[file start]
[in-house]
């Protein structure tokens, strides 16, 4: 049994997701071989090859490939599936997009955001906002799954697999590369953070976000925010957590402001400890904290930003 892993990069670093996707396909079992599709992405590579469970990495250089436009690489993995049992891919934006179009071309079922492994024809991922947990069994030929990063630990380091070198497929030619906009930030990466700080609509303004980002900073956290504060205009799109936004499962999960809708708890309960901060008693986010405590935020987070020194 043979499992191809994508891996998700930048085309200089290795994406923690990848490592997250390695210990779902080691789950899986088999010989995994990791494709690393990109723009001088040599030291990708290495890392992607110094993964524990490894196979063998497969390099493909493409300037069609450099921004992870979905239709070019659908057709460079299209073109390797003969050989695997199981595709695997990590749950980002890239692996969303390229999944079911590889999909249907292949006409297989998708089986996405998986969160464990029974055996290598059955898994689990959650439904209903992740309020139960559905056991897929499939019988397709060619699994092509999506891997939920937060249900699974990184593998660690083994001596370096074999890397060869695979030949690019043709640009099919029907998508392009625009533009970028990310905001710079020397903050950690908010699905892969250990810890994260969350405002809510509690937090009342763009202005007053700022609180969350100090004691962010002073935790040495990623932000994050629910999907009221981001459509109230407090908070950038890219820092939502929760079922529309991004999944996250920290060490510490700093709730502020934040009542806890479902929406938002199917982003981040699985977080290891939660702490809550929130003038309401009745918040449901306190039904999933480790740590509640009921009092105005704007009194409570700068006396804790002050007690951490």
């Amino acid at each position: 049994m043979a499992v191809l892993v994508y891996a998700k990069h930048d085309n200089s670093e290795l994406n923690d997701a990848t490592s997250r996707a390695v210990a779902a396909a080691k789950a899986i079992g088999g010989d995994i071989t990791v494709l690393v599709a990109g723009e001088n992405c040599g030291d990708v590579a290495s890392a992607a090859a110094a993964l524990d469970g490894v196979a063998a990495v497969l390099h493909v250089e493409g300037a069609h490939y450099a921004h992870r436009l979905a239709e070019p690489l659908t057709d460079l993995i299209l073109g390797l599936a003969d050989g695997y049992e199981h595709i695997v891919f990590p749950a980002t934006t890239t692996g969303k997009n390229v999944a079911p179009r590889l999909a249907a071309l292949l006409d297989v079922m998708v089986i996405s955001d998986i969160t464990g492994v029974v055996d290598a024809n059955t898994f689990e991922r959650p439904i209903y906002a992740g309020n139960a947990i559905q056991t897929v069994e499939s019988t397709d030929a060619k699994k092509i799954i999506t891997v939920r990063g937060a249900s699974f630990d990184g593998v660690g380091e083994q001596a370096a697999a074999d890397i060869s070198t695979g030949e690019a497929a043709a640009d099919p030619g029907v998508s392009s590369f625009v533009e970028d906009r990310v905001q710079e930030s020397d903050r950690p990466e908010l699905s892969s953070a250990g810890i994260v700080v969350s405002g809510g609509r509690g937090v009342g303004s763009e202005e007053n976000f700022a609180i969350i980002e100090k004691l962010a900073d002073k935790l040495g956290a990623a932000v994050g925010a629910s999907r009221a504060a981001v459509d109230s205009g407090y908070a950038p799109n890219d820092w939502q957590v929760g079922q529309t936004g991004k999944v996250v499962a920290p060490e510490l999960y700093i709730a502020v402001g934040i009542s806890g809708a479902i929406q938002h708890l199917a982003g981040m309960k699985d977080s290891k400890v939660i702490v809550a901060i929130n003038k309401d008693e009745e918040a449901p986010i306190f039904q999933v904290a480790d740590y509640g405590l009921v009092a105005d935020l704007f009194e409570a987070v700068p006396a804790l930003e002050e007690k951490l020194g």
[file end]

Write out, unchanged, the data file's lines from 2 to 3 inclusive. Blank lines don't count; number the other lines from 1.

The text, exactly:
């Protein structure tokens, strides 16, 4: 049994997701071989090859490939599936997009955001906002799954697999590369953070976000925010957590402001400890904290930003 892993990069670093996707396909079992599709992405590579469970990495250089436009690489993995049992891919934006179009071309079922492994024809991922947990069994030929990063630990380091070198497929030619906009930030990466700080609509303004980002900073956290504060205009799109936004499962999960809708708890309960901060008693986010405590935020987070020194 043979499992191809994508891996998700930048085309200089290795994406923690990848490592997250390695210990779902080691789950899986088999010989995994990791494709690393990109723009001088040599030291990708290495890392992607110094993964524990490894196979063998497969390099493909493409300037069609450099921004992870979905239709070019659908057709460079299209073109390797003969050989695997199981595709695997990590749950980002890239692996969303390229999944079911590889999909249907292949006409297989998708089986996405998986969160464990029974055996290598059955898994689990959650439904209903992740309020139960559905056991897929499939019988397709060619699994092509999506891997939920937060249900699974990184593998660690083994001596370096074999890397060869695979030949690019043709640009099919029907998508392009625009533009970028990310905001710079020397903050950690908010699905892969250990810890994260969350405002809510509690937090009342763009202005007053700022609180969350100090004691962010002073935790040495990623932000994050629910999907009221981001459509109230407090908070950038890219820092939502929760079922529309991004999944996250920290060490510490700093709730502020934040009542806890479902929406938002199917982003981040699985977080290891939660702490809550929130003038309401009745918040449901306190039904999933480790740590509640009921009092105005704007009194409570700068006396804790002050007690951490």
């Amino acid at each position: 049994m043979a499992v191809l892993v994508y891996a998700k990069h930048d085309n200089s670093e290795l994406n923690d997701a990848t490592s997250r996707a390695v210990a779902a396909a080691k789950a899986i079992g088999g010989d995994i071989t990791v494709l690393v599709a990109g723009e001088n992405c040599g030291d990708v590579a290495s890392a992607a090859a110094a993964l524990d469970g490894v196979a063998a990495v497969l390099h493909v250089e493409g300037a069609h490939y450099a921004h992870r436009l979905a239709e070019p690489l659908t057709d460079l993995i299209l073109g390797l599936a003969d050989g695997y049992e199981h595709i695997v891919f990590p749950a980002t934006t890239t692996g969303k997009n390229v999944a079911p179009r590889l999909a249907a071309l292949l006409d297989v079922m998708v089986i996405s955001d998986i969160t464990g492994v029974v055996d290598a024809n059955t898994f689990e991922r959650p439904i209903y906002a992740g309020n139960a947990i559905q056991t897929v069994e499939s019988t397709d030929a060619k699994k092509i799954i999506t891997v939920r990063g937060a249900s699974f630990d990184g593998v660690g380091e083994q001596a370096a697999a074999d890397i060869s070198t695979g030949e690019a497929a043709a640009d099919p030619g029907v998508s392009s590369f625009v533009e970028d906009r990310v905001q710079e930030s020397d903050r950690p990466e908010l699905s892969s953070a250990g810890i994260v700080v969350s405002g809510g609509r509690g937090v009342g303004s763009e202005e007053n976000f700022a609180i969350i980002e100090k004691l962010a900073d002073k935790l040495g956290a990623a932000v994050g925010a629910s999907r009221a504060a981001v459509d109230s205009g407090y908070a950038p799109n890219d820092w939502q957590v929760g079922q529309t936004g991004k999944v996250v499962a920290p060490e510490l999960y700093i709730a502020v402001g934040i009542s806890g809708a479902i929406q938002h708890l199917a982003g981040m309960k699985d977080s290891k400890v939660i702490v809550a901060i929130n003038k309401d008693e009745e918040a449901p986010i306190f039904q999933v904290a480790d740590y509640g405590l009921v009092a105005d935020l704007f009194e409570a987070v700068p006396a804790l930003e002050e007690k951490l020194g």